Keeping connected

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Both Director at LetsJoin, Sam Glover (right) and Programme Director, Moray Barclay (left) attended this year’s ALBUM conference. GARETH EVANS

LetsJoin’s data collection services are billed by Sam Glover, Director at LetsJoin, as being “revolutionary.” Dominic Ward caught up with Sam to find out more.

Established in 2013, LetsJoin offers operators an all-encompassing media solution, improving passenger experience, the company says.

With an office next to Paddington Station in London, and another in Edinburgh, the company prides itself on its unique data collection and analytics services, allowing operators to get a detailed breakdown of bus passengers and their habits, as well as allowing for targeted ad placement as an additional revenue stream.

I caught up with LetsJoin’s Director, Sam Glover, to find out more about their On-board Data Analytic Network, or ODAN for short.[wlm_nonmember][…]

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Challenges in the industry

A large number of bus operators have taken to improving the passenger experience by installing WiFi systems on their services. However, Sam says that three problems with this have been identified:

  • The service is intermittent and can be frustrating for the passenger;
  •  It is very costly to operate and there is a relatively high operating expense, which goes straight to the bottom line of the operator’s profit & loss statement; and
  •  On-board WiFi equipment isn’t really being fully leveraged – “there are lots of other things you can do with it, other than passenger WiFi, to create value for the operator,” said Sam.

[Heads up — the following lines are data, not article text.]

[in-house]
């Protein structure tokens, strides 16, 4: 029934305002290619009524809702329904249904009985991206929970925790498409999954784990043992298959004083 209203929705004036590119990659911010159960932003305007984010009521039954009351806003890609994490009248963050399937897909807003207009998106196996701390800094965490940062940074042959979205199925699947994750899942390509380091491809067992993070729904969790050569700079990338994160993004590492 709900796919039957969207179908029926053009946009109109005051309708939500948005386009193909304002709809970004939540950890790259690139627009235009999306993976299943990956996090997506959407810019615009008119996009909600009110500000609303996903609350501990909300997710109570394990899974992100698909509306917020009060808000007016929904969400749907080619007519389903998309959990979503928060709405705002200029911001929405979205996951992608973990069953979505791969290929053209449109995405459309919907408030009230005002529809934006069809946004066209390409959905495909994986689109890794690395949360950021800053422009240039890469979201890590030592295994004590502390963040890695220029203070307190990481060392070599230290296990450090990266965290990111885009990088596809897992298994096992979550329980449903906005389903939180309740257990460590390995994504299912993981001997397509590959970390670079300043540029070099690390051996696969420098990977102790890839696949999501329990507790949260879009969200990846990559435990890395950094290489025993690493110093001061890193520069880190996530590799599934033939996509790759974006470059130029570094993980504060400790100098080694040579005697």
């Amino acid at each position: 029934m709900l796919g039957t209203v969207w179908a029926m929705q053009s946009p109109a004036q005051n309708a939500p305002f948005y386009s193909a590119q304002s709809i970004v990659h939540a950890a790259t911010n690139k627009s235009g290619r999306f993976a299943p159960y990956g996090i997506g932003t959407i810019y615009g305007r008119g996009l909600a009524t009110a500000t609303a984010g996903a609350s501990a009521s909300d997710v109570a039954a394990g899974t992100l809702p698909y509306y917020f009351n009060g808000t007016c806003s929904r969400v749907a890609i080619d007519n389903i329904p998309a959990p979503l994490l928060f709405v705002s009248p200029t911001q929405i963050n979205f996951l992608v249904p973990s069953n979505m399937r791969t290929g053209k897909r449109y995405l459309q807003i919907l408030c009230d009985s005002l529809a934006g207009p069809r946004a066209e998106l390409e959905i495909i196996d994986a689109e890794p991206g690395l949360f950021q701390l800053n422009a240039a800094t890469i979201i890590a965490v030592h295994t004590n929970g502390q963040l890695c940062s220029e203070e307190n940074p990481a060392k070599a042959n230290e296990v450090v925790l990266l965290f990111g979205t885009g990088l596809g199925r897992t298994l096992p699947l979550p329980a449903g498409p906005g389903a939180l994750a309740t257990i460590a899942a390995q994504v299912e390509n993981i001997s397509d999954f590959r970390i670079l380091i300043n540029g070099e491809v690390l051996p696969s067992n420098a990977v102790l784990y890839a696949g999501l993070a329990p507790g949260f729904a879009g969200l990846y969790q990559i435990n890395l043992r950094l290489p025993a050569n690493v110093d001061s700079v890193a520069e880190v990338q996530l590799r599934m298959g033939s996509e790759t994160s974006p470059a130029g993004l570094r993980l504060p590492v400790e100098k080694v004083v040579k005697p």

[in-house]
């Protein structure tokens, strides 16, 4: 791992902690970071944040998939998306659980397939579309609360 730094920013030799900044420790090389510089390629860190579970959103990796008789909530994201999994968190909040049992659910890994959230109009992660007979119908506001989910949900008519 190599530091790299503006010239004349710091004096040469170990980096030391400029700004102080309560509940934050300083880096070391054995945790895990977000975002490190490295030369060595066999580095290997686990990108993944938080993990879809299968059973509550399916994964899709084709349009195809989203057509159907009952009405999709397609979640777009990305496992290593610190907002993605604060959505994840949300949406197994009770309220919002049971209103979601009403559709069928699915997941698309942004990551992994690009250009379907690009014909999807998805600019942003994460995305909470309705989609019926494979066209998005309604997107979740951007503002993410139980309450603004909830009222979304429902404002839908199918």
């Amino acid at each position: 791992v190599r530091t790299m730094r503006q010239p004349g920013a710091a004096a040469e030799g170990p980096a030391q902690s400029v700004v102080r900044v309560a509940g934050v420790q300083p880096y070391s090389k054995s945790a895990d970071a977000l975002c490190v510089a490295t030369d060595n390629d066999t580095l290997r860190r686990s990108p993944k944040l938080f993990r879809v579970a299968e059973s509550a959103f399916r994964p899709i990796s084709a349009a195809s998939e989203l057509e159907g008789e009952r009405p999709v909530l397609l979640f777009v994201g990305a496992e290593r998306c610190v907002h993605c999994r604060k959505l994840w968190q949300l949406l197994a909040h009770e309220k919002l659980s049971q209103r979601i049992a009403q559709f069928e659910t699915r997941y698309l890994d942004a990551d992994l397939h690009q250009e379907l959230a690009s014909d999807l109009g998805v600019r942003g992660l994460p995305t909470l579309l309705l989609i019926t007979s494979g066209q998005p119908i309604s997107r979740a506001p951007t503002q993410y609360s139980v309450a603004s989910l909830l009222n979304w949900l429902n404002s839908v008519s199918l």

Sam continued: “In order to overcome those challenges, the first thing that we do is put content on-board the vehicle. That means that the connection between the vehicle and the internet is not so contended – in other words, there’s not so much bandwidth being used by people trying to connect to the internet, because they’re looking at content on-board the vehicle.

“Because it’s then an intranet – in other words the content’s on-board the vehicle – it streams and is viewable very quickly, so it’s very, very fast – you don’t have any frustration. If that content is on-board, it means you’re using less data to connect the vehicle to the internet, but also means you’re able to generate revenue from this service.”

Part of the system works through targeted advertising and means that, as a vehicle approaches a nearby coffee shop for example, an advert can be displayed with a voucher. Sam said that this tends to work better than a standard banner advert: “If you plonk up just a banner, people tend to ignore it. Whereas if you give the passenger a special offer which is specific to that particular environment so, you’re on Lothian Buses and here’s a voucher for a discount in Costa Coffee, and you’re only getting that on the bus, then that’s quite a nice little exchange of value, and passengers will appreciate it.”

Sam said the currency that media buyers really deal in is data, and that they’re able to provide retailers – who might want to invest in the advertising space – with the information they actually want.